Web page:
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Darian Leader – ‘Stealing the Mona Lisa’


I’m not going to lie — my research reading is eclectic and mainly impulsive (and after a certain point everything I’m reading is research reading, whether I think it is or not). I started reading Darian Leader‘s Stealing the Mona Lisa: What Art Stops Us From Seeing with this approach in mind. It may be PhD-relevant eventually, and so I ploughed my way through until I felt like it was useless (p120 of 177). Before I start writing up notes, though, I thought I’d put some thoughts down here, in case anyone else might be tempted!

I’ve read a number of Darian Leader’s books before, but mainly his later ones (What is Madness? and Strictly Bipolar are my two favourites). This one has an oddly late-nineties feel to it (although it was published in 2002), and is more rambling and less readable than his later efforts, I think, although your mileage may vary here. I like nothing better than a well-structured book with meaningful chapter titles and subheadings dividing the text up, and there are none of those here.

The book as a whole is exploring the relationship between art-objects (predominantly paintings) and the look or gaze. Leader is a Lacanian by psychoanalytical persuasion, although Freud features heavily here too, with an exploration of his theories of scopophilia in particular. Leader begins (after some anecdotal discussion of the facts surrounding the theft of the Mona Lisa) with a discussion about how humans relate to the gaze, from being infants unable to escape a parent’s through to the complex relationship between art-object, the viewer, and the other observing the viewer. Leader later goes on to discuss art as representative of the ‘Thing’.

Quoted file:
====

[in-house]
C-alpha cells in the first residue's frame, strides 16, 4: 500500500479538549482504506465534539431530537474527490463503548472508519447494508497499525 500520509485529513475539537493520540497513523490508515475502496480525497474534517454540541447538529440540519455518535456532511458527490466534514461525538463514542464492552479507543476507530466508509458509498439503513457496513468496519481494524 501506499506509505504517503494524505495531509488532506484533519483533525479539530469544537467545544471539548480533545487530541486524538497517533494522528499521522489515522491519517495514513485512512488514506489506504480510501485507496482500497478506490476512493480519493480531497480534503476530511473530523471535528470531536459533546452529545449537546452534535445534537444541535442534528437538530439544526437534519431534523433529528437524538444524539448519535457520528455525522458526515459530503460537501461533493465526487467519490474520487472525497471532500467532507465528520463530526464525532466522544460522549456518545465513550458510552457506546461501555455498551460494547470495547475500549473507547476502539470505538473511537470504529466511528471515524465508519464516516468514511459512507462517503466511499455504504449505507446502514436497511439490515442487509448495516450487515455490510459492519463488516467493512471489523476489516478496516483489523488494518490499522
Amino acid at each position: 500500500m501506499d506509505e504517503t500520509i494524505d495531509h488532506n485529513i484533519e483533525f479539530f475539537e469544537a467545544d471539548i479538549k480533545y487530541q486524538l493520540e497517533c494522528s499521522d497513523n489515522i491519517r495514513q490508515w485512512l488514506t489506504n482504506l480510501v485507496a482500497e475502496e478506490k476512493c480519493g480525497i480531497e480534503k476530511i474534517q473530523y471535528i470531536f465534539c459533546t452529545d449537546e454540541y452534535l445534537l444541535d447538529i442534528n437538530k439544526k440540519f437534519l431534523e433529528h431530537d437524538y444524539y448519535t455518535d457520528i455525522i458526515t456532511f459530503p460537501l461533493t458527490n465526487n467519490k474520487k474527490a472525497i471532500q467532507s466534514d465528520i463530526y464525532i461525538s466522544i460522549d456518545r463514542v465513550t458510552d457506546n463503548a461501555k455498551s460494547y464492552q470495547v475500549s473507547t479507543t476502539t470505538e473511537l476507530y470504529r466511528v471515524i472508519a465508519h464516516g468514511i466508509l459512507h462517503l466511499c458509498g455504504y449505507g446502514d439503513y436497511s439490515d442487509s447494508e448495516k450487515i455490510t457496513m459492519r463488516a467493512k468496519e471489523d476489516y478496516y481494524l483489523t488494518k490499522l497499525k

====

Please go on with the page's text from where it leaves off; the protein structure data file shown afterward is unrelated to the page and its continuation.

As I kept reading, I felt as though the book veered away from what I was interested in (individuals’ relationships with art-objects), and the book wasn’t compelling enough for me to keep going until the end. Nevertheless, I particularly enjoyed some of the anecdotes that Leader explores. Most interesting, I think, is the discovery after Lowry’s death of a cache of violent images of a young girl resembling Carol Ann Lowry (his unrelated ‘niece’), and the finding by art historian Michael Howard of tortured female figures in a number of Lowry’s paintings when looked at sideways. This sort of ‘hidden message’ in an art-work — albeit perhaps not even a message, so much as an encoded image — complicates the artist’s relationship both to the works (as ‘the works as they are seen by the public’) and to his viewing public (as ‘the public who (perhaps) fail to see the encoded image). It is this ‘double vision’ of art-objects that really interested me.

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